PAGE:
the third sees the new Holy Roman Empire force an alliance with the Byzantines in order to begin pushing the Islamic forces out of Europe and the Mediterranean islands, essentially re-aligning history at this point with the Reconquista. However in this case the Islamic caliphate in Spain journeys to England to speak with " The One King of the North " in the hopes that he will open a second front against the Christian forces. But the Byzantines have Greek Fire, which routes the Arab fleet and sends the Norse fleet scurrying for cover. Their Jewish translator tells them about an enclave in Septimania of Jewish separatists. The Romans lay siege to this enclave but leave suddenly when they find the holy grail. Or rather, The Holy Gradule or the ladder used by Nicodemus, Joseph of Arimathea and Mary Magdalane to retrieve the body of Christ. After a lot of hemming and hawing about Loki needing to have worshipers too and that all gods are inventions of man's mind... the book ends after a climactic battle. During the fighting Shef is captured by the Romans and crucified upside down. The Viking champion defeats the Roman Emperor in combat and then we get a bit of exposition from the Norse gods about how Shef has managed to bring in a more peaceful age do to their being no large empires. However, I'd say this will only make it the more likely that in about 400 years time the Mongols will sweep all the way to the Chanel. Something I'm guessing that the author didn't consider.

Bits of the series are rather preposterous.. Especially in the second and third books. but other parts are very well thought out. The two authors skillfully weave the threads of Christian chronicles and Icelandic Saga together to create a world which is amazingly similar to our own modern world.. yet firmly set in the " Dark Ages ".. Most of the alterations seem to stem from the rediscovery of old knowledge.. A copy of Vegitius here, or of some other text there.. It attempts to show what can be accomplished by a government that for all intents and purposes is distributionist in tone.. and mainly interested in improving the lots of each individual with less interest in maintaining specific class structures. The Series is not exactly friendly towards the Catholic Church, but has no specific animosity to any of the religions presented. Merely that any group who begins to control too much power over the lives of others.. and uses that as a money making venture.. cannot be entirely trusted. After all despite the churches manifold accomplishments in retaining works of learning during the Dark Ages.. they also participated in their share of knowledge destroying ventures as well.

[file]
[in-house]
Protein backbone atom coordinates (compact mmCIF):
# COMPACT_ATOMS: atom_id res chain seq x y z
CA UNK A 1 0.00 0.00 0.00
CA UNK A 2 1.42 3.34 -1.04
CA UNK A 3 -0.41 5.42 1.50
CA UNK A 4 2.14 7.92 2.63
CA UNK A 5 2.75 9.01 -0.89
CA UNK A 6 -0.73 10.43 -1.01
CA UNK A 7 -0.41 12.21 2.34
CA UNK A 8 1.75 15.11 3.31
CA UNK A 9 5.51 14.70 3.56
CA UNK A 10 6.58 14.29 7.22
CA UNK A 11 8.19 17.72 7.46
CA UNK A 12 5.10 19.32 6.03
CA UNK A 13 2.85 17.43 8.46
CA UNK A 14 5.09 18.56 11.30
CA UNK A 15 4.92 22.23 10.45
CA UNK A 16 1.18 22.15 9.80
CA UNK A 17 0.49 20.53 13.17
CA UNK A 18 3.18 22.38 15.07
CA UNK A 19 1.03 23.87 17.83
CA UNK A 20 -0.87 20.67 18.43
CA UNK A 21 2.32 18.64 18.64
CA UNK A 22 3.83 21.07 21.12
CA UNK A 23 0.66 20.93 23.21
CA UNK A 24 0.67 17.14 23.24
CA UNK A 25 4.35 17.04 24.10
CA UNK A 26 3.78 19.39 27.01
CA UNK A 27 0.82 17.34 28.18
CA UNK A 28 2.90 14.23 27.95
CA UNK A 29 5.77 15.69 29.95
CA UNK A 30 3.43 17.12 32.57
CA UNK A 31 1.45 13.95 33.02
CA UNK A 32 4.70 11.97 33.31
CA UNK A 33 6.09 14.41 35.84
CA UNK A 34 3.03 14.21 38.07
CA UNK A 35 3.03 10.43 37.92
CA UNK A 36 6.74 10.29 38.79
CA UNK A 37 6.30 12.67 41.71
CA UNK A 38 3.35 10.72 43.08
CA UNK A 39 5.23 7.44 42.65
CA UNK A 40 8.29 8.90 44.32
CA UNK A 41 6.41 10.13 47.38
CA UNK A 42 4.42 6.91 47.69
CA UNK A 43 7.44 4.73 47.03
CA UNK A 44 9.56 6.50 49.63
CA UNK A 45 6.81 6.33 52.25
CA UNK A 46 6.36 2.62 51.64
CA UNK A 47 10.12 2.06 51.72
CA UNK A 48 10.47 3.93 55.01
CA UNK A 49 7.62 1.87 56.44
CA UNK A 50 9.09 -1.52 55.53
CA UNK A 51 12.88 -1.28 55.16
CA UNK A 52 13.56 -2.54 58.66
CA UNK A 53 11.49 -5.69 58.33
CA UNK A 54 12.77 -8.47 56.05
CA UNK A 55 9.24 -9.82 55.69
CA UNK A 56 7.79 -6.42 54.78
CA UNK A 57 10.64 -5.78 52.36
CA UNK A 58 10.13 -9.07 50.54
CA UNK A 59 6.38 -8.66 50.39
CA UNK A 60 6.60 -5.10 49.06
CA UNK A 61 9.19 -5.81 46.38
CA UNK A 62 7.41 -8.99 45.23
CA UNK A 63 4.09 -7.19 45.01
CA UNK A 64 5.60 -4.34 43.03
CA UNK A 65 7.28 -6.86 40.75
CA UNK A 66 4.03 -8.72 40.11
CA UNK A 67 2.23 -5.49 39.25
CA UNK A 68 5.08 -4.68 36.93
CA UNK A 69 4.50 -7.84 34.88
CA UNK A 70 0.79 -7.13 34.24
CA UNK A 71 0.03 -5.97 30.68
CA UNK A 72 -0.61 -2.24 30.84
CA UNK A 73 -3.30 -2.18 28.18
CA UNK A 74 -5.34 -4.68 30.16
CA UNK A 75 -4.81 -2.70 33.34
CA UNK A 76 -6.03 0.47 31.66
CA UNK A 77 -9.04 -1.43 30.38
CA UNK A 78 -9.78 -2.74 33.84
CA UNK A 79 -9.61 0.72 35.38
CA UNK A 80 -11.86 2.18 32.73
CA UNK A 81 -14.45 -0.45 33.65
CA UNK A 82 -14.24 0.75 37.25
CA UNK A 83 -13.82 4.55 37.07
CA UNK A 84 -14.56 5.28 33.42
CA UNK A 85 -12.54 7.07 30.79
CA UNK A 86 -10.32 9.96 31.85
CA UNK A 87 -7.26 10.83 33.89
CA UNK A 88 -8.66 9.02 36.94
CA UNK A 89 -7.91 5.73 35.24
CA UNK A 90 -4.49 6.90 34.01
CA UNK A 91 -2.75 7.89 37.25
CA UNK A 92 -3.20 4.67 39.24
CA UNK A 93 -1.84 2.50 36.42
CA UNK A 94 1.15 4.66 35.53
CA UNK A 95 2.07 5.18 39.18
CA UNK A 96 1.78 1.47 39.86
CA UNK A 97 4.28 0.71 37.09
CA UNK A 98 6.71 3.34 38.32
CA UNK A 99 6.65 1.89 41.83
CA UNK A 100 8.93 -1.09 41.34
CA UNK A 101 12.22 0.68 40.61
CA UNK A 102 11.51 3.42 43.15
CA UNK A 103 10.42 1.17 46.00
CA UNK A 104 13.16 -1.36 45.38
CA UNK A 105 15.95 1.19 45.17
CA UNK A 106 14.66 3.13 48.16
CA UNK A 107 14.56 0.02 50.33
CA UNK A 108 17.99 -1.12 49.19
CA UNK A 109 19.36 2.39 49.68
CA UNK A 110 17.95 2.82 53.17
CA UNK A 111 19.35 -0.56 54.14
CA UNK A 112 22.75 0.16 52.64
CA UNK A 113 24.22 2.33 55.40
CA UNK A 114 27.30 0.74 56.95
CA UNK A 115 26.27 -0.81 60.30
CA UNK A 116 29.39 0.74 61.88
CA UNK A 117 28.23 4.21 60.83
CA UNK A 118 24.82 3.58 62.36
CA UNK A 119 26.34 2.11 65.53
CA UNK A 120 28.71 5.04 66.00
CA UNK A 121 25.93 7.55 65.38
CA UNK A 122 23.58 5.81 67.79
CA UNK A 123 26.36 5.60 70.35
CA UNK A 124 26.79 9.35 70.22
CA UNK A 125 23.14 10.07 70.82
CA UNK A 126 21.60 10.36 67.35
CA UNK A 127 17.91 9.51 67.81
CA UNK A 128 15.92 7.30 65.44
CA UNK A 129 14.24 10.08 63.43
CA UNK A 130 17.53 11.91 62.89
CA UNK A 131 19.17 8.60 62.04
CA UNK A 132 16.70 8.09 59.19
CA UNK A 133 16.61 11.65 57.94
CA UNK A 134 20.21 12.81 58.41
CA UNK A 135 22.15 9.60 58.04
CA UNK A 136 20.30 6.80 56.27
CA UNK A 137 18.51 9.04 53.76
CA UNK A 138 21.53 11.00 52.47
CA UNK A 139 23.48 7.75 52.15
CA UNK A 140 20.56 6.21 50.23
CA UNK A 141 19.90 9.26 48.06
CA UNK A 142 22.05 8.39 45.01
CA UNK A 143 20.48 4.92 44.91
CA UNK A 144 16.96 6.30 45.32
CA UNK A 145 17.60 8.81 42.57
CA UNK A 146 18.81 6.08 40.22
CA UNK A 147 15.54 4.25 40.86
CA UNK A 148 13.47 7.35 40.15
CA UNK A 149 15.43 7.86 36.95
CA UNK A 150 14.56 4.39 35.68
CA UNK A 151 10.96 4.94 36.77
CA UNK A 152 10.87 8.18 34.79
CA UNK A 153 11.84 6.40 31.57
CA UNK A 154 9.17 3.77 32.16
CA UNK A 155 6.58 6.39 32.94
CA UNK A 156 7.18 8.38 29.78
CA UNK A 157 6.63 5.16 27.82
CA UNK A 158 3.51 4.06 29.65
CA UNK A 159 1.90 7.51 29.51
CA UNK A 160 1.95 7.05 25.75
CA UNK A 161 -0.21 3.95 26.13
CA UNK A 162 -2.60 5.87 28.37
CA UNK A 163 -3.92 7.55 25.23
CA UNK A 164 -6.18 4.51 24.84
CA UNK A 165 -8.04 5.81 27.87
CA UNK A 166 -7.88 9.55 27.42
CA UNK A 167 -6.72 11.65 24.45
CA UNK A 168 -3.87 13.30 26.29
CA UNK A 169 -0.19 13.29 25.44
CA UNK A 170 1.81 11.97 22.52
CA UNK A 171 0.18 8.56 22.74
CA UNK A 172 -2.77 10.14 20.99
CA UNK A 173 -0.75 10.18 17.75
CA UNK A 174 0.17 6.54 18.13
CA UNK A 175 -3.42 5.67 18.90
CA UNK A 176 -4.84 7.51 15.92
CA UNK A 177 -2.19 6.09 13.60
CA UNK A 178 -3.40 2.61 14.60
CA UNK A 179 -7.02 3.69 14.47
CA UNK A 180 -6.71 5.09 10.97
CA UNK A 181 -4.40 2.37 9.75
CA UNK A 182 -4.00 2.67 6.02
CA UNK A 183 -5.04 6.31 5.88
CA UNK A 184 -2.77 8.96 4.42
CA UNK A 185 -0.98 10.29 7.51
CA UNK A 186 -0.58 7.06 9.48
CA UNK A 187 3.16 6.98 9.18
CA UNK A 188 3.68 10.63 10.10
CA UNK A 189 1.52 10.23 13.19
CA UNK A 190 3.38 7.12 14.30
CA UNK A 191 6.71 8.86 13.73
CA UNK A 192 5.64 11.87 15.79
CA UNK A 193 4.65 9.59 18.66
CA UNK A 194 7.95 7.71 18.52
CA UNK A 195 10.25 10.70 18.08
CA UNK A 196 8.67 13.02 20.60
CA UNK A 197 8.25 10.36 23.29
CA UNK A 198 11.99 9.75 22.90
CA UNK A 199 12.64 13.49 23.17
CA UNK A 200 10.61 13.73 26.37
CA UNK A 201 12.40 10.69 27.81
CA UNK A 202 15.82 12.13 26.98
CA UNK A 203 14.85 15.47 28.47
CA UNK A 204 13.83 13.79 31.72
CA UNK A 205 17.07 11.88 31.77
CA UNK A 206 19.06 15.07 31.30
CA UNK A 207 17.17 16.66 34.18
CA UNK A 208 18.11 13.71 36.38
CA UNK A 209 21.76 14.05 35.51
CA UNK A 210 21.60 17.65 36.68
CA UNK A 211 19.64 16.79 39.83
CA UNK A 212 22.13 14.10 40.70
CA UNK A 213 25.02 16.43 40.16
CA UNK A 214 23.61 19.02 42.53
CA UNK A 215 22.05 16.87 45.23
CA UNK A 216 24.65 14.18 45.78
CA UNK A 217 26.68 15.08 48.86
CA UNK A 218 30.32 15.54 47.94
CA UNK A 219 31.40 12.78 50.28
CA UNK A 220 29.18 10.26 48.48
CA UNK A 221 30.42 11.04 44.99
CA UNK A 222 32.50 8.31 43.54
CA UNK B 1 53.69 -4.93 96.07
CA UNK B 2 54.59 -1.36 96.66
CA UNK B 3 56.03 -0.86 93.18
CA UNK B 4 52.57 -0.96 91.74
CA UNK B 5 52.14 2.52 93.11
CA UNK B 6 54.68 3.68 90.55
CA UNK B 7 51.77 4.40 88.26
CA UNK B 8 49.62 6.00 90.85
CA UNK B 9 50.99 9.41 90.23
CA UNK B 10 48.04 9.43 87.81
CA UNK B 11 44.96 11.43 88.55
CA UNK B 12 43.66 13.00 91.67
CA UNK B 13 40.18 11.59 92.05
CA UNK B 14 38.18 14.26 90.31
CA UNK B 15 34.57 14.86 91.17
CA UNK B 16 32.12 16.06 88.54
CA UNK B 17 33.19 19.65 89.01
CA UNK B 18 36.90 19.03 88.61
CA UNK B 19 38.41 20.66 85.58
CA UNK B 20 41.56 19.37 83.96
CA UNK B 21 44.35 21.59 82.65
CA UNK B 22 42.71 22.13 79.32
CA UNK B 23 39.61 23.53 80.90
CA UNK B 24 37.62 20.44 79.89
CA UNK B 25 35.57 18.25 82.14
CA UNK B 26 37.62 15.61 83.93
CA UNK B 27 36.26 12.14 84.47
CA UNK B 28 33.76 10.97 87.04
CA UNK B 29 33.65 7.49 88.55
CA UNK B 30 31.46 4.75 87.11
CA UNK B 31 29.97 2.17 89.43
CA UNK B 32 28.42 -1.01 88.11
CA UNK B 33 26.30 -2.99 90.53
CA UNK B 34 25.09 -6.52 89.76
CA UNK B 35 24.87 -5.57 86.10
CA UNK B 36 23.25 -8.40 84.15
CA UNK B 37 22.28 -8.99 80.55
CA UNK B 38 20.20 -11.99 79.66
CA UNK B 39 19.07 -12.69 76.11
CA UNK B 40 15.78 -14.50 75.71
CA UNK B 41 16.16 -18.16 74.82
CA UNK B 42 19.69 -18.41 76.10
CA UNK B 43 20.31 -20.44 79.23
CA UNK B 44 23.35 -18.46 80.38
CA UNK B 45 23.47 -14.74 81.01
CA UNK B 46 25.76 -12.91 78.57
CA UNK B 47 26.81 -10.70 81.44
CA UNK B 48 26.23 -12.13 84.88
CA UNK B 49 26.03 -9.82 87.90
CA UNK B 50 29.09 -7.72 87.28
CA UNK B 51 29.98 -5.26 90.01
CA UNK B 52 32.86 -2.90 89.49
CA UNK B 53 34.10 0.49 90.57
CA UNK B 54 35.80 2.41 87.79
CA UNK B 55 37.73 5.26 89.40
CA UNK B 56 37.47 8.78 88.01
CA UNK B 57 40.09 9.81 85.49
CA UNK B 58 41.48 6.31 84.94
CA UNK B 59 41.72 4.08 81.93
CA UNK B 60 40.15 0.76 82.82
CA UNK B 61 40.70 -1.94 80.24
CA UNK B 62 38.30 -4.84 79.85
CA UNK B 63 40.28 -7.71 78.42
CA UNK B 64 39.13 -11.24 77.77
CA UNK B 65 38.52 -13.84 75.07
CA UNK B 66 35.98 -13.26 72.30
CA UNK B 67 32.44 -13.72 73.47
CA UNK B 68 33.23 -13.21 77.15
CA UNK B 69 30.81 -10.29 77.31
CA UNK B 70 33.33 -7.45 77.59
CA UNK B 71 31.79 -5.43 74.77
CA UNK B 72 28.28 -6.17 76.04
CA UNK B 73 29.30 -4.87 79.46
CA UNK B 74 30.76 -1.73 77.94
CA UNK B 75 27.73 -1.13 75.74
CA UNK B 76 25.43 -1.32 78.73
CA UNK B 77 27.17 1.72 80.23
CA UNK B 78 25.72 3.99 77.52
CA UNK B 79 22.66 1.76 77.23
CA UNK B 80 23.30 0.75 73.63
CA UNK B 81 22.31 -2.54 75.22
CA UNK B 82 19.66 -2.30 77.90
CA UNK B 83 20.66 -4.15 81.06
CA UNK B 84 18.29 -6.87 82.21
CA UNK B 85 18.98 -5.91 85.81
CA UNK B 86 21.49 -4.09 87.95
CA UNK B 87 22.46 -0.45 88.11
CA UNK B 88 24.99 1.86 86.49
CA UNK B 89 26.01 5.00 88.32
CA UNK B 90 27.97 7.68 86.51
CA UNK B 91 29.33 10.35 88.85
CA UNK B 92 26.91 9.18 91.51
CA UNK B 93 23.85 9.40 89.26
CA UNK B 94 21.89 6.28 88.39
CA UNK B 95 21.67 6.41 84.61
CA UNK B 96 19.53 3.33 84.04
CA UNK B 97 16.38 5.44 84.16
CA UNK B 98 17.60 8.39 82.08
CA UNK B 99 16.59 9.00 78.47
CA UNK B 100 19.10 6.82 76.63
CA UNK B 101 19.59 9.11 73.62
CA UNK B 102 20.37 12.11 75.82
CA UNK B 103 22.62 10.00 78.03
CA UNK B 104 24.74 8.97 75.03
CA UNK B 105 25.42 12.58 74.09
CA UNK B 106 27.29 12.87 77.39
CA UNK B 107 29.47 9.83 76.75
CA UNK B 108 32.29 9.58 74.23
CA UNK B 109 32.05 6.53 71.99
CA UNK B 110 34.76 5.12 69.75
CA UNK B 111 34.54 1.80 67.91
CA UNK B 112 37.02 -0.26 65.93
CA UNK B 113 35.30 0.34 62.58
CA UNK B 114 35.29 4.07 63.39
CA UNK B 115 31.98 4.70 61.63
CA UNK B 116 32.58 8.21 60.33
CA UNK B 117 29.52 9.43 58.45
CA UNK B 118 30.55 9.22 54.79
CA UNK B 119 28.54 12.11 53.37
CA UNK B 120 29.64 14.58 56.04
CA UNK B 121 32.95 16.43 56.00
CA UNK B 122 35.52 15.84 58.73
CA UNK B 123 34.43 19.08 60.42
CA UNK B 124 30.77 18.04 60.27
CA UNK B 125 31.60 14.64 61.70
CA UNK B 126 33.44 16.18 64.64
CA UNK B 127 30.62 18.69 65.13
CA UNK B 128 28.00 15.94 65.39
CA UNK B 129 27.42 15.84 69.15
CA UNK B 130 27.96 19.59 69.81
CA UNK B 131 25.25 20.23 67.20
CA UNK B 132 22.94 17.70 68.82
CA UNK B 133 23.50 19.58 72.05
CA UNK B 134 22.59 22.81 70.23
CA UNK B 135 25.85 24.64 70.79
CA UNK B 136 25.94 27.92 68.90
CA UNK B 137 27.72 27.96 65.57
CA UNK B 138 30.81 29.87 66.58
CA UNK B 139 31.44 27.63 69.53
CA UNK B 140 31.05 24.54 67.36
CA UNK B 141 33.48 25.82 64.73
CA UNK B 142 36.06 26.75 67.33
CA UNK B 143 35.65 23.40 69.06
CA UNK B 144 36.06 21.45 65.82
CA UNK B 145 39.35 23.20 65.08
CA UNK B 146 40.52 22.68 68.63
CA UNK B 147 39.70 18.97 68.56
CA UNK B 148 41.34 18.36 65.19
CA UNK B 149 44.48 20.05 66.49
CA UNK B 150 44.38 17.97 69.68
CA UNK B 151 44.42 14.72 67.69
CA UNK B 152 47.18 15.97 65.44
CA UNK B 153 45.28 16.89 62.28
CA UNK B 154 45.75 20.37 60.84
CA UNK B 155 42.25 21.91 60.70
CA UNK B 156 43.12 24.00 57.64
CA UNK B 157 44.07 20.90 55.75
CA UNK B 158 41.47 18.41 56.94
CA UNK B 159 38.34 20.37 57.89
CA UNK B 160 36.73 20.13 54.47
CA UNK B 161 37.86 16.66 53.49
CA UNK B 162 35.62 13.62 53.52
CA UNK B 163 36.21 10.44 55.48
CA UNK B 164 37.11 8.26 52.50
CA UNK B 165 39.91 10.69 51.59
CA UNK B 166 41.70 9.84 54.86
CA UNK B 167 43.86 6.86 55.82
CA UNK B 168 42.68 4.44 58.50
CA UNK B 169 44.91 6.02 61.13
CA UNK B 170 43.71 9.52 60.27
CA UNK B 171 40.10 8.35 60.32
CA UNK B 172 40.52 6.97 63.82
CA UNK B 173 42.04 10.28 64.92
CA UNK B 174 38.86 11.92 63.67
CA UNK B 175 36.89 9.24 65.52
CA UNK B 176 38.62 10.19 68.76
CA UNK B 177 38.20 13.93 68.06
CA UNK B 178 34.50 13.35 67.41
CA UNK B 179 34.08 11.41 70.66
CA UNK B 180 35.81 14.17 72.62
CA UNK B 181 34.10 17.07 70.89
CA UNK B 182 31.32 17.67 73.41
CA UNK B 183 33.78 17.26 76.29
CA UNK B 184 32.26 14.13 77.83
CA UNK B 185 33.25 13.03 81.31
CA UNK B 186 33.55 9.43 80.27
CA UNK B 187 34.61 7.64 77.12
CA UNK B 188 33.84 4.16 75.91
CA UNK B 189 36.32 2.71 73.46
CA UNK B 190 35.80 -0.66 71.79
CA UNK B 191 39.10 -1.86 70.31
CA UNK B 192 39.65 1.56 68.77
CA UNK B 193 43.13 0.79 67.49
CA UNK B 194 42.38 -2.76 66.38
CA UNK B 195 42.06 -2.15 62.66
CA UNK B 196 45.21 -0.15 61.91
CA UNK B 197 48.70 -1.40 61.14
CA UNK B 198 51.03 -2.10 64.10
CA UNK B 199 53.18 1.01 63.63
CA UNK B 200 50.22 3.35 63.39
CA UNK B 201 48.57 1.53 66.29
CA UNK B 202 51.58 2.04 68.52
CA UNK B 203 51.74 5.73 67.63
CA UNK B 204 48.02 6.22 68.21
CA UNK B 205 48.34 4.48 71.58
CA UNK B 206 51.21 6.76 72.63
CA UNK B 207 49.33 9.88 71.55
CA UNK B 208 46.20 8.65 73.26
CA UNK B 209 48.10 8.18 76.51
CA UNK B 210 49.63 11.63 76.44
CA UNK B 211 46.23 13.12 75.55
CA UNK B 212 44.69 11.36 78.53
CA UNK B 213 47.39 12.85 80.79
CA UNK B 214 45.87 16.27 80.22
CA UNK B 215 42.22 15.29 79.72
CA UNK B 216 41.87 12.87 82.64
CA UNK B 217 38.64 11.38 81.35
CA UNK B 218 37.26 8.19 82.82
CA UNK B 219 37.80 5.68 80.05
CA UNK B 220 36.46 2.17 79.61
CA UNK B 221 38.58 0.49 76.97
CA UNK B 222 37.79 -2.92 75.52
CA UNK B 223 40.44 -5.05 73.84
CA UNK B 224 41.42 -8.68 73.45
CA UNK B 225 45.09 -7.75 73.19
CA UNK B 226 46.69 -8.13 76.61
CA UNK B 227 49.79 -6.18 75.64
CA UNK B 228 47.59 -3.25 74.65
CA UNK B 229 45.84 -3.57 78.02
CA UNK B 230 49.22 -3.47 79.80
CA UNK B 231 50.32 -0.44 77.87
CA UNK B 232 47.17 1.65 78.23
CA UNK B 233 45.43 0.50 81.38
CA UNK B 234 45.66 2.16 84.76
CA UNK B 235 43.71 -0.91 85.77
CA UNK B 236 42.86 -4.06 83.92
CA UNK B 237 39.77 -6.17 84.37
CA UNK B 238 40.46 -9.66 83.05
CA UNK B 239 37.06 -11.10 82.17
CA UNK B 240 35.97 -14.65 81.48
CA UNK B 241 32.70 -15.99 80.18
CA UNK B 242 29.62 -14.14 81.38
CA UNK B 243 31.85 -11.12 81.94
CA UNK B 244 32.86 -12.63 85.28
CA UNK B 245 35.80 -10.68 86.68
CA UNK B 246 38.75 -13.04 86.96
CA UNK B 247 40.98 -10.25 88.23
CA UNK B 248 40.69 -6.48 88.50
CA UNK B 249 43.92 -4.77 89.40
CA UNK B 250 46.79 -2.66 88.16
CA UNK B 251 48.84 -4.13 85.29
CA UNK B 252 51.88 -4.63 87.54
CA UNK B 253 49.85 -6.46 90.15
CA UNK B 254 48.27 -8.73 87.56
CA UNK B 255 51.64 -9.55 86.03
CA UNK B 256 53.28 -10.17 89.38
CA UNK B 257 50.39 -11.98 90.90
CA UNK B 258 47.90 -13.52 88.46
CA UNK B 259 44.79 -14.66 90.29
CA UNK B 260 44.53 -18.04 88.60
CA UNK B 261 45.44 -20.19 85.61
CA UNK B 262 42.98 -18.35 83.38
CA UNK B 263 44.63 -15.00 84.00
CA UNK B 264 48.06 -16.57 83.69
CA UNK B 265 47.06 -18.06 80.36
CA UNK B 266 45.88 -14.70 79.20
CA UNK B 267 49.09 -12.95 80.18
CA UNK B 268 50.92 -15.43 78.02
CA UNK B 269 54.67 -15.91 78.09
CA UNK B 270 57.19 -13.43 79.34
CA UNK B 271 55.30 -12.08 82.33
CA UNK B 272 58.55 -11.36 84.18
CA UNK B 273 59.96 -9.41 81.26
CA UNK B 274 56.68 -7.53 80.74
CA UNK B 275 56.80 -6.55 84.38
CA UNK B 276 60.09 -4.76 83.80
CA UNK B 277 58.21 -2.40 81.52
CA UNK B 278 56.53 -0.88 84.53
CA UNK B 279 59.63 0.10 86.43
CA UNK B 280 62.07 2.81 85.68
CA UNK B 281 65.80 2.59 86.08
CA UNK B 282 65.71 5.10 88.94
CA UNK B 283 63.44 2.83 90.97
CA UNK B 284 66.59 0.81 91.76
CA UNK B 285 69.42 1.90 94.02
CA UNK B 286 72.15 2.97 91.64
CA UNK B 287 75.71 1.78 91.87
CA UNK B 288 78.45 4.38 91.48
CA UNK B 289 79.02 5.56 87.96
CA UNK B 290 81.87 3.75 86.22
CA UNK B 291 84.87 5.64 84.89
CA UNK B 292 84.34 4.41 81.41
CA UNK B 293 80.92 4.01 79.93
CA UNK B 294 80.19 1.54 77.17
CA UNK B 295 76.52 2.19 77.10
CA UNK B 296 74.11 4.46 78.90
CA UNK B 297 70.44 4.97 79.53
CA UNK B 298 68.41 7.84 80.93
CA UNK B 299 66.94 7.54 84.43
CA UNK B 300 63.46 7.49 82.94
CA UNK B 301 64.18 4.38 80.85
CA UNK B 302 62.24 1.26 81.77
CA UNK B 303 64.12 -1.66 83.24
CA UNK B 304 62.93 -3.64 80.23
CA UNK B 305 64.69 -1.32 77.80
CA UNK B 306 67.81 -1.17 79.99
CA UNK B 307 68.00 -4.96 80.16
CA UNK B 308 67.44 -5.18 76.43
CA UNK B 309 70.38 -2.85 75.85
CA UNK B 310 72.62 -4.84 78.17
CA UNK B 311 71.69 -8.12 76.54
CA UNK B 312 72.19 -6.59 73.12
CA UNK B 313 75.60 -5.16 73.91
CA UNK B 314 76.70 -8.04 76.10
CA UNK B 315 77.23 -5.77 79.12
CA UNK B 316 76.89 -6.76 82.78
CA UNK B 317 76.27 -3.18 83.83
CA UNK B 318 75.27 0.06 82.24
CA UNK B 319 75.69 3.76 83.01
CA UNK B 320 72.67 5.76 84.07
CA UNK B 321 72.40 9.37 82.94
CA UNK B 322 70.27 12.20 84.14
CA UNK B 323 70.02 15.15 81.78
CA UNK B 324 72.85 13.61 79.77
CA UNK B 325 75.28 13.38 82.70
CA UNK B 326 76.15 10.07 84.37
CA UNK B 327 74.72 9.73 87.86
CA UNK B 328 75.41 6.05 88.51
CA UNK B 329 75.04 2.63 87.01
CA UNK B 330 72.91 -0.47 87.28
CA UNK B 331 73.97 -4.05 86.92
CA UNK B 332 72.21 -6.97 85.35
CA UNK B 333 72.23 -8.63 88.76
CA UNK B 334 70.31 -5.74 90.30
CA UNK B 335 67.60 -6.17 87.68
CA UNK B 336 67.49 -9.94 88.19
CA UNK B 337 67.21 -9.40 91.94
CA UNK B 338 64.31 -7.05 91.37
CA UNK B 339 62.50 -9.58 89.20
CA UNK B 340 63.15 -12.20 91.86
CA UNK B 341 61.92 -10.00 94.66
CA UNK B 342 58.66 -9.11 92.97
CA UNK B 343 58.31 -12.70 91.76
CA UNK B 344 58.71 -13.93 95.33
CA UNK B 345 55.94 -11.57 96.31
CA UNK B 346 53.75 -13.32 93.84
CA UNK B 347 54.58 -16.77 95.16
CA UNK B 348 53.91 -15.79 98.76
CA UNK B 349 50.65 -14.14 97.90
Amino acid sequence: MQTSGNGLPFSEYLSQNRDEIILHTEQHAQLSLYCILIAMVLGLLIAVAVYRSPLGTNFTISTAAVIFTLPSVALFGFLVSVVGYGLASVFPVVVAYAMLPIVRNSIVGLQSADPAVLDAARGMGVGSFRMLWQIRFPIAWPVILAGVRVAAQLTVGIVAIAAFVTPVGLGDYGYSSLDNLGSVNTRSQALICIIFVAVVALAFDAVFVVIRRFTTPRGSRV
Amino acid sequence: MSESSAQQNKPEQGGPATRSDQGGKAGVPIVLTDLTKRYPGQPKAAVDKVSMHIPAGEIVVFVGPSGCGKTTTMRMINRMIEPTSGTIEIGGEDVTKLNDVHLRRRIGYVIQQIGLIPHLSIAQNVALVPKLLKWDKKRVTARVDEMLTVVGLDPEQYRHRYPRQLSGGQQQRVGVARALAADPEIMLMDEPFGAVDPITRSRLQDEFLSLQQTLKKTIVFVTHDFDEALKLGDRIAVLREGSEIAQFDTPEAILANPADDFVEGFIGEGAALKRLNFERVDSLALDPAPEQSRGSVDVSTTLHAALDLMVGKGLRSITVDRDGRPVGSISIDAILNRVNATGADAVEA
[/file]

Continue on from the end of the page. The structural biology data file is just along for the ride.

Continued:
It is an interesting alternate worlds sort of story though, certainly a nice departure from the endless " what if the confederates/Nazis/soviets/etc had won" type of junk that endlessly gets regurgitated to the public.. I'd still like to see a " What if the Spartans had sided with the Persians " alternate history.. or maybe even a ' What if Alexander had invaded Rome ' alternate history.. Its really a shame that this series is Out of Print when other less deserving alternate histories are still in print. I think this is a good companion to Poul Anderson's " A broken Sword " where the Norse gods are equally meddling in the affairs of man.. However I really began losing interest in the series towards the middle of the last volume when I realized that the author was trying to go for a huggy feely everyone is equal everyone is a winner kindergarten gold star kind of ending.

The first book works fine as a standalone alternate history, the second adds to it but in a meandering away. The third really just subtracts from it. I don't know how much of the books John Holm aka Tom Shippey actually worked on. But it would be interesting to find out.


Brian Murphy said...

It's funny, until your post I never realized that The Hammer and the Cross was a trilogy. I own the first book, which happens to be called The Hammer and the Cross, and thought it was a standalone novel.

It's not a bad read, but what really stands out is the gore. I've heard of the Danes performing "the blood eagle," but this was the first depiction I've read in a work of fiction.

Have you read Bernard Cornwell's Saxon Stories? It's similar material but done better.

Lagomorph Rex said...

Yes I have actually.. and his " Warlord Chronicles " which is about a Roman-Briton Arthur fighting the Saxons.. I'd considered mentioning it but the Saxon stories are more historically accurate than the H&C series.

I actually own and have read nearly all of BC's stuff... probably one of my favorite authors.. I read the newest Saxon tales book in about 8 hours I think..

I think you are best off simply ignoring the other two books in the series, the second one adds in Marbendills(sort of like Grendel) and talking Killer Whales.. and by the 3rd one the 9th century Norse have Gliders and Gunpowder.. Its really completely preposterous.